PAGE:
Hiring Summer Interns
The beginning of summer is something we all look forward to. Think beach vacation or a ball game. It’s also the time to find creative ways of avoiding the ridiculous heat. But beyond preparing to face the uncomfortable and sometimes scorching heat, as the founder of a startup, one other thing you should consider preparing for is an influx of applications from potential summer interns.
Now that school’s out for the summer, many students and recent graduates are looking for opportunities to gain valuable work experience, and many employers are looking to extend that.
Whether you’ve already hired your interns or are still in the process of searching for the perfect candidates, it’s crucial that you take the time to consider some of the legal requirements and challenges involved in hiring interns.
At the outset, you should decide whether you’re going to make your startup’s internship program paid or unpaid. If your budget allows, you can never go wrong with paying your interns at least the minimum wage. If, however, you decide to hire unpaid interns, you must follow a set of guidelines and refrain from looking at this as simply getting some “free labor” for the office.
As a general rule, every individual who performs work is considered an employee and must be compensated for his or her work. In the private for-profit sector, interns and trainees can be seen as an exception to this general rule. However, for this exception to apply, one must meet a rigid set of criteria.
The U.S. Department of Labor Wage and Hour Division has issued a fact sheet on what it takes for an unpaid internship program to comply with the Fair Labor Standards Act. Carefully review this information to ensure that you meet the right criteria when determining whether you could offer an unpaid internship.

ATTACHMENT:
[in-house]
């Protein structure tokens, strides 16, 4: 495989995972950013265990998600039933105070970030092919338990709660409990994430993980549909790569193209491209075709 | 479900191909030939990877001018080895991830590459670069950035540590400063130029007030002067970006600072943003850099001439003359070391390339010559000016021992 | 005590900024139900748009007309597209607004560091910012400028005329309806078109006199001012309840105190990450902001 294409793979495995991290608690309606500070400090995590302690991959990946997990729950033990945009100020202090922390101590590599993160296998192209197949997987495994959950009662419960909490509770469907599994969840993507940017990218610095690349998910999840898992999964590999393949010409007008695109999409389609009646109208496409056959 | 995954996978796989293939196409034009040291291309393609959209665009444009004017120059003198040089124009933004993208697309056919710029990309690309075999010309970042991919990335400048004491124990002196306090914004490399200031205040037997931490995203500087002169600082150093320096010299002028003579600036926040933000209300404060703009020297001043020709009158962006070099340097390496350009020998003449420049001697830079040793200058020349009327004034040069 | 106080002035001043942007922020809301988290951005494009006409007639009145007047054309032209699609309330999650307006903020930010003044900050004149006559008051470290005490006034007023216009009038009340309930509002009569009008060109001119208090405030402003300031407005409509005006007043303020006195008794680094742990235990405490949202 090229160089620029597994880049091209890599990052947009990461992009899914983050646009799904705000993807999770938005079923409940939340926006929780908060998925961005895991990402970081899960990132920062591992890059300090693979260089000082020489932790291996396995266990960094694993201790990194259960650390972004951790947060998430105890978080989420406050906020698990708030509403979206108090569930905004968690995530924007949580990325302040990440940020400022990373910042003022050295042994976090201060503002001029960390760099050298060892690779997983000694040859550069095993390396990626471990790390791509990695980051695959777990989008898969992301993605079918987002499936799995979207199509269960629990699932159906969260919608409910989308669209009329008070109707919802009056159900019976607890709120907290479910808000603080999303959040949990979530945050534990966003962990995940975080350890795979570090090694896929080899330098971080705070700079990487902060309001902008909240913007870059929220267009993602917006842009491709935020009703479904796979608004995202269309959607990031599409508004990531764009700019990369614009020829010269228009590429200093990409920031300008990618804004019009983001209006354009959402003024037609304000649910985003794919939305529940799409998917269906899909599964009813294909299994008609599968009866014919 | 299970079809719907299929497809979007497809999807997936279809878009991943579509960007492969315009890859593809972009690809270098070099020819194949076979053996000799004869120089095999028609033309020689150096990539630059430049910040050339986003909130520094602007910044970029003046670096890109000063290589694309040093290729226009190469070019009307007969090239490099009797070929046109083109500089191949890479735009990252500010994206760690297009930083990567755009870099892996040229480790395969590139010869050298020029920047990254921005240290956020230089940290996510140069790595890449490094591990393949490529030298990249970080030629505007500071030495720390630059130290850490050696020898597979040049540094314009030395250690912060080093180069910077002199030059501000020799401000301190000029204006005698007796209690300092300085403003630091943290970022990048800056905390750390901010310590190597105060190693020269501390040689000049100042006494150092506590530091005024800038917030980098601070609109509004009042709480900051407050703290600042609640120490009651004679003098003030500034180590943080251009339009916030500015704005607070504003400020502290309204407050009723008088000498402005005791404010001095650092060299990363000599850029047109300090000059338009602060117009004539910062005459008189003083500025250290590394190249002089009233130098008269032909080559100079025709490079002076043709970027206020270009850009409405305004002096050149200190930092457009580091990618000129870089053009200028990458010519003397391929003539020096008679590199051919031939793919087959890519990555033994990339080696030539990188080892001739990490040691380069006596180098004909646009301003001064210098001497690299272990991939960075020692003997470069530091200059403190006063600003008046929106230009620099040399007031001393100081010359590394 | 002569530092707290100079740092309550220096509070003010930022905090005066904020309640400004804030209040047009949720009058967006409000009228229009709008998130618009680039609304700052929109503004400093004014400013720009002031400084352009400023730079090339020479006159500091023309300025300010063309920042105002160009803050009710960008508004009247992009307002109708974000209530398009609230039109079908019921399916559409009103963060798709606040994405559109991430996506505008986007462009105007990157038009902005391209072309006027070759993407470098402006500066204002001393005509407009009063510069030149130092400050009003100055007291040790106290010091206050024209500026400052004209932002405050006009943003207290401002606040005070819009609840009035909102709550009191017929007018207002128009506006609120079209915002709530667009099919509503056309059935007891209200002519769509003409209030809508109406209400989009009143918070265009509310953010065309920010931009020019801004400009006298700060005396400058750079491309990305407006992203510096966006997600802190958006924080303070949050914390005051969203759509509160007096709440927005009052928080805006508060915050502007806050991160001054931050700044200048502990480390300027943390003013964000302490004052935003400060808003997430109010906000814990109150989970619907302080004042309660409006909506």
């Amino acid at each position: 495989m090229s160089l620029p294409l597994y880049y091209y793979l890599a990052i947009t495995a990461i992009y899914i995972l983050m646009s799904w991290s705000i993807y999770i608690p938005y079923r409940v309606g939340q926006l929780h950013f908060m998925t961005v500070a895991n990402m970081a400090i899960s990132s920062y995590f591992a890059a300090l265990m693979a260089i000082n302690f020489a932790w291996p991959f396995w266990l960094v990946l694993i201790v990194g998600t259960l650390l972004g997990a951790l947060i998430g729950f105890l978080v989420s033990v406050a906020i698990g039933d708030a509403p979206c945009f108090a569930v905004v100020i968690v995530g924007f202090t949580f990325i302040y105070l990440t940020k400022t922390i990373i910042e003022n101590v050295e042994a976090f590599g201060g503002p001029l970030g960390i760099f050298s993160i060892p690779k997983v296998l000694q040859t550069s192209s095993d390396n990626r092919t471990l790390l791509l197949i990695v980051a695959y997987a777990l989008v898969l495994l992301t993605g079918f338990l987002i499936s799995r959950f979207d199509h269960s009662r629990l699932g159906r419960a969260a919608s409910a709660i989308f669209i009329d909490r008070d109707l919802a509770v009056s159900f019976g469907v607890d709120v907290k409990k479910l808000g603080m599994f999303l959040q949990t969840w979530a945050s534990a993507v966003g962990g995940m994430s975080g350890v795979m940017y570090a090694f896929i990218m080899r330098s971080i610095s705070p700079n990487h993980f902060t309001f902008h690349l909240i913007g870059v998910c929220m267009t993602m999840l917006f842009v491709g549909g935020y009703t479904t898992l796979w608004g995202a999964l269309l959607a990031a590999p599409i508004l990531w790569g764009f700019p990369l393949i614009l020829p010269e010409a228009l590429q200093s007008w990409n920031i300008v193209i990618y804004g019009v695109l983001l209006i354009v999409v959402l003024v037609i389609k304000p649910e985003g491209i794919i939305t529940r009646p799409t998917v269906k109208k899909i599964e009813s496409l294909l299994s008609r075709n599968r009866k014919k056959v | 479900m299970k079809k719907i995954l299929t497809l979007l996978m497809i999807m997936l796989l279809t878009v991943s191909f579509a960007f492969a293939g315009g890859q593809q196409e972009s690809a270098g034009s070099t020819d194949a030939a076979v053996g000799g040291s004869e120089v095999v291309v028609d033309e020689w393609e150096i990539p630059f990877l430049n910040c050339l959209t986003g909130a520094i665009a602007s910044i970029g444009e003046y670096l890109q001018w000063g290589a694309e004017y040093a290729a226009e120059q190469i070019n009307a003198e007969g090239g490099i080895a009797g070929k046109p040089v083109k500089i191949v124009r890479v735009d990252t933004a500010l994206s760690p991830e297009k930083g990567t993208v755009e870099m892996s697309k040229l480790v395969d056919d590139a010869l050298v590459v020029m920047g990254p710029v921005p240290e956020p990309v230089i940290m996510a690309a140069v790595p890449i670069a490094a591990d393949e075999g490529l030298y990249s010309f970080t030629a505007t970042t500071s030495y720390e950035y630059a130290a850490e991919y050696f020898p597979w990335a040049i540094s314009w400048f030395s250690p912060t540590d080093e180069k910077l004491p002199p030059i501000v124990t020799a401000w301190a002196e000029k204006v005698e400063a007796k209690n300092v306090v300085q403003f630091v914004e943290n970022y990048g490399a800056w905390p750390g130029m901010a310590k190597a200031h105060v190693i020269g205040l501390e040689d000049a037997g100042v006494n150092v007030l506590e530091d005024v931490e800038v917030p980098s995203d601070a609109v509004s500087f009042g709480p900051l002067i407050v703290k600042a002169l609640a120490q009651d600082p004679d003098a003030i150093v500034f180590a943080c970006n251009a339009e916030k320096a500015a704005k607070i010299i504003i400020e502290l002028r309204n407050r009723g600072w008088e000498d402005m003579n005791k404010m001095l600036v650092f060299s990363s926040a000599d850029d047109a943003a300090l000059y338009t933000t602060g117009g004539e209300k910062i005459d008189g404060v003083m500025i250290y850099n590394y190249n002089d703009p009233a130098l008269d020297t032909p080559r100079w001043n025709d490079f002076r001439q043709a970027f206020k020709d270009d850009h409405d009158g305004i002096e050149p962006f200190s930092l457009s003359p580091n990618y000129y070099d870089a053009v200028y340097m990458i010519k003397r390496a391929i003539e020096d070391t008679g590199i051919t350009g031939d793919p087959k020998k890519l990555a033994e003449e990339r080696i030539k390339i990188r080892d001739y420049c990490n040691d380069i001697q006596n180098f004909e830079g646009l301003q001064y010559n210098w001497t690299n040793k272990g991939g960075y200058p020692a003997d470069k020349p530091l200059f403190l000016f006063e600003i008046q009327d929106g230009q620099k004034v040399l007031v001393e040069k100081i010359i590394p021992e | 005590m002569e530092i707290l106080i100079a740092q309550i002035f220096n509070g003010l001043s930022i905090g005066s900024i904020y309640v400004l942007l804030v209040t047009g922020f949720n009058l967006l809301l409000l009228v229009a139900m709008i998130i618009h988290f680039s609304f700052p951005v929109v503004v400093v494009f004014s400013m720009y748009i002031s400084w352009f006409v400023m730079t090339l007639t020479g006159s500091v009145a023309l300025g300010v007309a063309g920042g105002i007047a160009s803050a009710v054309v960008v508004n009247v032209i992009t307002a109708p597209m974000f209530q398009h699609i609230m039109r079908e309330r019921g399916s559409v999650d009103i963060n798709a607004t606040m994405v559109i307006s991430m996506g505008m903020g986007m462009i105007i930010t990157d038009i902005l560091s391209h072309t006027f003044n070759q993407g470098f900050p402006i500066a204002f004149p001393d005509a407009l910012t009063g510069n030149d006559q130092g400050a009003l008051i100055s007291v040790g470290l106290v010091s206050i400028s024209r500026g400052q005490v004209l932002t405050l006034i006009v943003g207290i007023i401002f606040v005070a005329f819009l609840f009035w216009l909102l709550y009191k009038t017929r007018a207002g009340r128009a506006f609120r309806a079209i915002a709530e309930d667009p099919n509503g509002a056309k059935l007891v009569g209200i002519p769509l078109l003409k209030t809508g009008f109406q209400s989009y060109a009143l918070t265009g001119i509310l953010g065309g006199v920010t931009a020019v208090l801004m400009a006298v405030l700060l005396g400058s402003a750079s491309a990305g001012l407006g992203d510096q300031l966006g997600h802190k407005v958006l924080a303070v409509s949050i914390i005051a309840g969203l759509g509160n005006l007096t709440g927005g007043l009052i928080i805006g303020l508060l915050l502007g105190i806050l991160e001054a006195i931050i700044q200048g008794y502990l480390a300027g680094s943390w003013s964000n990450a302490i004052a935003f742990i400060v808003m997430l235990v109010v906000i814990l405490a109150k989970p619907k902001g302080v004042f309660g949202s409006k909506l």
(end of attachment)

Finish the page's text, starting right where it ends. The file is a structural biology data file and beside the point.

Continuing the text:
According to the fact sheet, the internship program should benefit the intern and be similar to training, which would be given, in an educational environment. Both parties should agree that no wages will be paid, and that there isn’t necessarily a job waiting at the end of the internship.
In addition, employers should not use interns to “displace regular employees” and should work “under close supervision of existing staff.”
While every startup is different and each program should be tailored to the startup’s business and culture, there are a few things every startup should do to make sure unpaid internships are properly offered.
Make it a learning experience. Create an actual internship program that is structured around a classroom or academic experience. Prepare a syllabus and make the experience as structured and educational as possible for the intern.
Give them meaningful tasks. Make sure that the work that the intern does is not just condusive to the workplace but also intentionally structured to benefit their personal growth.
Show them how your staff works. Provide your intern with regular shadowing opportunities. Avoid hiring interns as substitutes for regular workers or to augment your existing workforce during specific time periods where it’s too busy to even make time for your interns. Brining on unpaid interns as substitutes for hiring someone else to do the same task isn’t wise.
Set a fixed period of time. Don’t use an internship merely as a trial period for the intern before hiring and don’t make promises to hire at the end of the internships if it’s not in your control.
Good internship programs are beneficial and valuable, and it’s well worth the effort for startups to create structured programs that guarantee interns meaningfully contribute. Interns who have a positive experience at a startup that’s looking to build the next big thing can go on to make great future entrepreneurs and founders who inject new ideas into the exciting startup ecosystem.